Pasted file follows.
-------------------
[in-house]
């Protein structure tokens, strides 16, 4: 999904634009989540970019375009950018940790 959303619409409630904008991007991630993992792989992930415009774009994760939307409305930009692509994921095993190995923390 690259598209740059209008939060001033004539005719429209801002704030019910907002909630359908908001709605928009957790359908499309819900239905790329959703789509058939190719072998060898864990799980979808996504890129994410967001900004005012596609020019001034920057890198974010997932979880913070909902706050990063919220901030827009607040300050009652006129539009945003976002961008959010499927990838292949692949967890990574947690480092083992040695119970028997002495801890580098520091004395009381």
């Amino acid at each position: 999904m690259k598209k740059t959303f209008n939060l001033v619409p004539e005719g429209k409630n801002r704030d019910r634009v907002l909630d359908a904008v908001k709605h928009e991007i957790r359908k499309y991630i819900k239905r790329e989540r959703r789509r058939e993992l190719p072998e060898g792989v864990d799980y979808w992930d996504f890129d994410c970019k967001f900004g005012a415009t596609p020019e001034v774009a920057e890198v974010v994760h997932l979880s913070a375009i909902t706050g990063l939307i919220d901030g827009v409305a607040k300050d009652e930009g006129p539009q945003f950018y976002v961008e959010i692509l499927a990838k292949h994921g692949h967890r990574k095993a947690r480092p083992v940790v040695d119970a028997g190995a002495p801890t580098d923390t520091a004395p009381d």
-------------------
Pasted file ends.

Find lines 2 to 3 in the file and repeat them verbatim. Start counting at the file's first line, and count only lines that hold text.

């Protein structure tokens, strides 16, 4: 999904634009989540970019375009950018940790 959303619409409630904008991007991630993992792989992930415009774009994760939307409305930009692509994921095993190995923390 690259598209740059209008939060001033004539005719429209801002704030019910907002909630359908908001709605928009957790359908499309819900239905790329959703789509058939190719072998060898864990799980979808996504890129994410967001900004005012596609020019001034920057890198974010997932979880913070909902706050990063919220901030827009607040300050009652006129539009945003976002961008959010499927990838292949692949967890990574947690480092083992040695119970028997002495801890580098520091004395009381």
């Amino acid at each position: 999904m690259k598209k740059t959303f209008n939060l001033v619409p004539e005719g429209k409630n801002r704030d019910r634009v907002l909630d359908a904008v908001k709605h928009e991007i957790r359908k499309y991630i819900k239905r790329e989540r959703r789509r058939e993992l190719p072998e060898g792989v864990d799980y979808w992930d996504f890129d994410c970019k967001f900004g005012a415009t596609p020019e001034v774009a920057e890198v974010v994760h997932l979880s913070a375009i909902t706050g990063l939307i919220d901030g827009v409305a607040k300050d009652e930009g006129p539009q945003f950018y976002v961008e959010i692509l499927a990838k292949h994921g692949h967890r990574k095993a947690r480092p083992v940790v040695d119970a028997g190995a002495p801890t580098d923390t520091a004395p009381d």